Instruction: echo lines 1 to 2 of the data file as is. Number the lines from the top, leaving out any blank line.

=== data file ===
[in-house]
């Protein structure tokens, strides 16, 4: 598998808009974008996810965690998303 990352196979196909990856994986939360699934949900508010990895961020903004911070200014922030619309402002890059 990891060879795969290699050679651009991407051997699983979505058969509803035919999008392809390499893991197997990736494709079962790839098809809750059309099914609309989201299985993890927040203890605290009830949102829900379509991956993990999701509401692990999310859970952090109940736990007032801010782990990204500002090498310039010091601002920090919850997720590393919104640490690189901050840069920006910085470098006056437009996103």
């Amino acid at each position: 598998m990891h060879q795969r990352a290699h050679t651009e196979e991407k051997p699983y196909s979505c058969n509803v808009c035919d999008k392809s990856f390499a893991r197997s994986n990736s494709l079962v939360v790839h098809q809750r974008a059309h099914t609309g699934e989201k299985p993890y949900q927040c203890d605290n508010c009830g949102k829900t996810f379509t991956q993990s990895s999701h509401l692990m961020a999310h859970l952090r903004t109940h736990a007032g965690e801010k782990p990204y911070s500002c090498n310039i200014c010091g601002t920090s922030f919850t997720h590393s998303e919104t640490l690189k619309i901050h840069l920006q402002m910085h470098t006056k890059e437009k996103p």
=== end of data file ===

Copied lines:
[in-house]
């Protein structure tokens, strides 16, 4: 598998808009974008996810965690998303 990352196979196909990856994986939360699934949900508010990895961020903004911070200014922030619309402002890059 990891060879795969290699050679651009991407051997699983979505058969509803035919999008392809390499893991197997990736494709079962790839098809809750059309099914609309989201299985993890927040203890605290009830949102829900379509991956993990999701509401692990999310859970952090109940736990007032801010782990990204500002090498310039010091601002920090919850997720590393919104640490690189901050840069920006910085470098006056437009996103």